Aging sluggers attempting to revive or prolong their careers seem to be finding fewer opportunities to continue plying their craft at the big league level. This has become increasingly apparent, with last week’s releases of Vladimir Guerrero by the Toronto Blue Jays and Manny Ramirez by the Oakland Athletics. Is there any hope for these two and what of players that may soon be like them such as Adam Dunn?
It wasn’t long ago that big single tool players dotted the landscape, especially in the American League, where their one dimensional abilities could be covered by the designated hitter role. Players like Rob Deer, Cecil Fielder and others that were known for prodigious power and the ability to hit home runs were secure in knowing that they had a place in the majors. These days, managers are more inclined to go with a younger player with speed or other avenues to give themselves flexibility in late game situations.
While there still are players like Dunn, who are better known for what they do with the bat than anything else, these days American League skippers are using the DH role to give regular position players a break from playing in the field. The Yankees have had Alex Rodriguez and Mark Teixeira in the DH slot, Boston uses David Ortiz there regularly, Detroit gives Prince Fielder and Miguel Cabrera at bats from there as well. Even stalwarts like Jose Bautista, Albert Pujols and Josh Hamilton will slip into the designated hitter role on occasion.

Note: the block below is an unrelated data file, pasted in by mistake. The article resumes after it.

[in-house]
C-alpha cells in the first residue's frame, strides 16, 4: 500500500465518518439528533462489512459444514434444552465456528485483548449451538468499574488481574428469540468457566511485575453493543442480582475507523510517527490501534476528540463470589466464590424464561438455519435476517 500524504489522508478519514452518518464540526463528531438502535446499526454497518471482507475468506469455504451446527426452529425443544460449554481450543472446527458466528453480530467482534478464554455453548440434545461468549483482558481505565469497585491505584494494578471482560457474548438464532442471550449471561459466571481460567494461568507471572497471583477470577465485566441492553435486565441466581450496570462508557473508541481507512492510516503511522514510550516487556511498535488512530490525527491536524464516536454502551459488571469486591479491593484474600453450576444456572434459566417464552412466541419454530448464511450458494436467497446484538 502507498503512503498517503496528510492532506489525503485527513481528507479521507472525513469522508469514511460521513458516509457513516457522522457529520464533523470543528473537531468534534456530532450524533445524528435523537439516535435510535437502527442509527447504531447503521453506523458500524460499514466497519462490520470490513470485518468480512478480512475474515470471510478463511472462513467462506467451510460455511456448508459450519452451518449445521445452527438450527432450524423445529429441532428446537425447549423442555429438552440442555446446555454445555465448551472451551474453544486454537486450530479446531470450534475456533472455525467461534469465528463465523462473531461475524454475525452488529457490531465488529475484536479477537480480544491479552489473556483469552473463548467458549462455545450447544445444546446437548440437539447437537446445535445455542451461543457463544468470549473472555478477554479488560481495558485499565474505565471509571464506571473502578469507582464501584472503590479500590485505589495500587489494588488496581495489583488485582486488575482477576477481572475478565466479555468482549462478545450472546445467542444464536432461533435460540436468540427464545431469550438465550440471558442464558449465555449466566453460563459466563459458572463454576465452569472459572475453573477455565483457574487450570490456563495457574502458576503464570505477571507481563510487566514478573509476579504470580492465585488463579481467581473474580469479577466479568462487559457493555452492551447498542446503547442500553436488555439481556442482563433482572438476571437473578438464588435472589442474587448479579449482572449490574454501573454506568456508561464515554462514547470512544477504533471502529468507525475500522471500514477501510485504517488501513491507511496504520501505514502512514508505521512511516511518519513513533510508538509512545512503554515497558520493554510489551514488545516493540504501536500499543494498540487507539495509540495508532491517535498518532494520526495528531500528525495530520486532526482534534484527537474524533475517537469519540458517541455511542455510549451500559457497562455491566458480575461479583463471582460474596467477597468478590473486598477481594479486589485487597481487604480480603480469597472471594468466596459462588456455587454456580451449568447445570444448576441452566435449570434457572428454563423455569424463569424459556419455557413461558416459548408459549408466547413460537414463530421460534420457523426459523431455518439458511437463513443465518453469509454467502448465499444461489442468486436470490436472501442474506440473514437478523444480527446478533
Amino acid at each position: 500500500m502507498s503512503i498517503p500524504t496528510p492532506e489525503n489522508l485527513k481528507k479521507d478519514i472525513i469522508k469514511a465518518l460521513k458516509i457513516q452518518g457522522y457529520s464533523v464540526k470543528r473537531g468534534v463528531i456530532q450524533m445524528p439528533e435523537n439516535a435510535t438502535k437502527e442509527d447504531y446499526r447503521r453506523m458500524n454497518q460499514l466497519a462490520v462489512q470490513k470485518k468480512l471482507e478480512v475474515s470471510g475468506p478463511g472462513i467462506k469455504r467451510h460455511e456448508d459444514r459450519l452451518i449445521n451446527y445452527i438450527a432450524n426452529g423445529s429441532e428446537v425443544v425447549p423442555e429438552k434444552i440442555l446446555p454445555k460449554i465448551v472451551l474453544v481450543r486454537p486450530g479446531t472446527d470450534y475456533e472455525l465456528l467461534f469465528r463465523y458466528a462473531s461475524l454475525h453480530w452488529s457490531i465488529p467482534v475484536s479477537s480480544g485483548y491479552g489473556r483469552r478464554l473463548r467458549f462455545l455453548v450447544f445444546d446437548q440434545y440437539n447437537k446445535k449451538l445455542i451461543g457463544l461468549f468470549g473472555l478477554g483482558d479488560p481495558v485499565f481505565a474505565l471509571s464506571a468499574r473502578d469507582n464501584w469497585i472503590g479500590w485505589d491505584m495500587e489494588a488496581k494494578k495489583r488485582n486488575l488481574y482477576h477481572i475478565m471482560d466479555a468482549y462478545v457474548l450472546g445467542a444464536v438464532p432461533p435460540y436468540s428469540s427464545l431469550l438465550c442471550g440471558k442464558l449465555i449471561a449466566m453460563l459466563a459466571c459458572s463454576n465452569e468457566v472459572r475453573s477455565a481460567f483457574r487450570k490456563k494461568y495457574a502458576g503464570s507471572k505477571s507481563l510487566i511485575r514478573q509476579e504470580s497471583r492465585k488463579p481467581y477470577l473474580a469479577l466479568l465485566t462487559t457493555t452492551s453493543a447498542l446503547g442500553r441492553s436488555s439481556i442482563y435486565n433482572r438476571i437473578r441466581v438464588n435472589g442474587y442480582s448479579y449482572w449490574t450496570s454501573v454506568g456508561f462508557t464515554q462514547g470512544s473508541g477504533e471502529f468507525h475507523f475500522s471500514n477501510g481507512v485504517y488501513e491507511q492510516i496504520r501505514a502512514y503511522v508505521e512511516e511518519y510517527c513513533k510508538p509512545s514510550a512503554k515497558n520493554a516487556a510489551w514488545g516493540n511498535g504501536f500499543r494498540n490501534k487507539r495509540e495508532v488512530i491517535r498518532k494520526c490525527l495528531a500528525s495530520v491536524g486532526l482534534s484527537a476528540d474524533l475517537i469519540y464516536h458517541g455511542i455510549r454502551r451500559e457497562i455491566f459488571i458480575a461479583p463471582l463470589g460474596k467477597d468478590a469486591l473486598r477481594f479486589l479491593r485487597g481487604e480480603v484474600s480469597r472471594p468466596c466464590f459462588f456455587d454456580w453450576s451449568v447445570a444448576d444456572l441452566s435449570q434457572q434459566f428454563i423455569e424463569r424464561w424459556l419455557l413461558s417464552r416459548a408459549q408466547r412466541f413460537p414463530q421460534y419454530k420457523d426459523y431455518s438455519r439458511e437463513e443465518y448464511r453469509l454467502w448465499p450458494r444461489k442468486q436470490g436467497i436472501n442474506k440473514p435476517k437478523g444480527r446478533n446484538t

With the majority of teams willing to build from within and give younger players a chance to show their ability at the big league level, it leads to veterans getting squeezed out. In Ramirez’s case, most of the damage was self-inflicted: he was suspended for 50 games in 2009 for testing positive for human chorionic gonadotropin or hCG, which is used to restart testosterone after a steroid cycle. He went from the Dodgers to the White Sox in 2010 after being claimed on waivers and then signed a one year deal with the Tampa Bay Rays for 2011.
Ramirez lasted all of five games with Tampa Bay before being notified that he had failed another drug test, which would carry a 100 game suspension. Rather than go through the legal channels and deal with the process, Ramirez chose instead to retire on April 8, 2011. In September, Ramirez wanted to play for the Cibao Eagles in the Dominican Winter League. That plan was foiled because Bud Selig stated that since the Dominican League was affiliated with Major League Baseball, the only way Ramirez would be able to play there would be to serve his suspension.
In December 2011, Ramirez decided that he wanted to give playing another shot and worked out a deal with Major League Baseball: he would serve 50 of the 100 games that he was scheduled to be suspended and he would be reinstated. This of course, was contingent on finding a team that was willing to take him on. Ramirez said that if no major league team was interested, he’d play in Japan or “some other place.” With the parameters of the agreement complete, Ramirez went out in search of a new team.